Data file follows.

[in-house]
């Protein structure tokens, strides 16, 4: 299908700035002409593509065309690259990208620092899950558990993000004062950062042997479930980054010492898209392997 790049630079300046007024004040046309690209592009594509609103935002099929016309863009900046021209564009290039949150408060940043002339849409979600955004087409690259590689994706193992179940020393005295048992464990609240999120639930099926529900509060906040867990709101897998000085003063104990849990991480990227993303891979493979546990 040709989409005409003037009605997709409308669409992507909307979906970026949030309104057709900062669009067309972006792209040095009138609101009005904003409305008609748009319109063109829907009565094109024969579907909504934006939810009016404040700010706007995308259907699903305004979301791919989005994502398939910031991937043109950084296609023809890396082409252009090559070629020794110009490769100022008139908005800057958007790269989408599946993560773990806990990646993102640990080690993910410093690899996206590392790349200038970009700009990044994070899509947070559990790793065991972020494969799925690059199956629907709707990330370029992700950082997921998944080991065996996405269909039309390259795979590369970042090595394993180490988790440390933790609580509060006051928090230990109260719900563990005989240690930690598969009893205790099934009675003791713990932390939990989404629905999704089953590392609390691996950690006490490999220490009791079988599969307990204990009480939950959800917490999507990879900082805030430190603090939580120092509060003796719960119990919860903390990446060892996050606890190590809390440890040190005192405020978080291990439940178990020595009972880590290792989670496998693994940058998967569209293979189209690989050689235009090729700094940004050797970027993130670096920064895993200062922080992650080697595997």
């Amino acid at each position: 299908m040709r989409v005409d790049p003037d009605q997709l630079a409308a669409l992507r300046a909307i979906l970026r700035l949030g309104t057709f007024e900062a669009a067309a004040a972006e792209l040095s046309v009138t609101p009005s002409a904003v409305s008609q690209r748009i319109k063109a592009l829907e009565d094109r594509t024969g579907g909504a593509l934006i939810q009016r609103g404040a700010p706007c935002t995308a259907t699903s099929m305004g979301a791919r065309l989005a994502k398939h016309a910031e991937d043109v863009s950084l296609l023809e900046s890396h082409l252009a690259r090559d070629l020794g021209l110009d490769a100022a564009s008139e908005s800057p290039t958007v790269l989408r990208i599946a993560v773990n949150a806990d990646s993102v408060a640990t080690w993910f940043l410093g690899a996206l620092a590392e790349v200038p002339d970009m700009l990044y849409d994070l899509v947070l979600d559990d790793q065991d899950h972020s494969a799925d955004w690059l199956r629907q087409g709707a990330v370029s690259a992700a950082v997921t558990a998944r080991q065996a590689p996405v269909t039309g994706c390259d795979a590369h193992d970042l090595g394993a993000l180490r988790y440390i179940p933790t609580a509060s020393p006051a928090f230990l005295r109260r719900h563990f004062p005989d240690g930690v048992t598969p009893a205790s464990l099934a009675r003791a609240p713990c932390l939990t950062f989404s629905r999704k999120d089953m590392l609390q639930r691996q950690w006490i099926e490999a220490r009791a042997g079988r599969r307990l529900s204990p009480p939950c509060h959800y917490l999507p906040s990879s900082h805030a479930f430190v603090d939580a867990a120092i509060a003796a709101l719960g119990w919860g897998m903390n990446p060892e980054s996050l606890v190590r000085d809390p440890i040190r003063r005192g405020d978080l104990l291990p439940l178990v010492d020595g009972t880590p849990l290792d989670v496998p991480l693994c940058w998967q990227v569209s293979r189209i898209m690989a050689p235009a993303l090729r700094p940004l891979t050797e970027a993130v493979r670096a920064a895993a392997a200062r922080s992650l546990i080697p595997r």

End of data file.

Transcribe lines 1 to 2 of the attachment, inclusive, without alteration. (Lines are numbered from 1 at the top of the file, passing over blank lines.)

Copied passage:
[in-house]
């Protein structure tokens, strides 16, 4: 299908700035002409593509065309690259990208620092899950558990993000004062950062042997479930980054010492898209392997 790049630079300046007024004040046309690209592009594509609103935002099929016309863009900046021209564009290039949150408060940043002339849409979600955004087409690259590689994706193992179940020393005295048992464990609240999120639930099926529900509060906040867990709101897998000085003063104990849990991480990227993303891979493979546990 040709989409005409003037009605997709409308669409992507909307979906970026949030309104057709900062669009067309972006792209040095009138609101009005904003409305008609748009319109063109829907009565094109024969579907909504934006939810009016404040700010706007995308259907699903305004979301791919989005994502398939910031991937043109950084296609023809890396082409252009090559070629020794110009490769100022008139908005800057958007790269989408599946993560773990806990990646993102640990080690993910410093690899996206590392790349200038970009700009990044994070899509947070559990790793065991972020494969799925690059199956629907709707990330370029992700950082997921998944080991065996996405269909039309390259795979590369970042090595394993180490988790440390933790609580509060006051928090230990109260719900563990005989240690930690598969009893205790099934009675003791713990932390939990989404629905999704089953590392609390691996950690006490490999220490009791079988599969307990204990009480939950959800917490999507990879900082805030430190603090939580120092509060003796719960119990919860903390990446060892996050606890190590809390440890040190005192405020978080291990439940178990020595009972880590290792989670496998693994940058998967569209293979189209690989050689235009090729700094940004050797970027993130670096920064895993200062922080992650080697595997």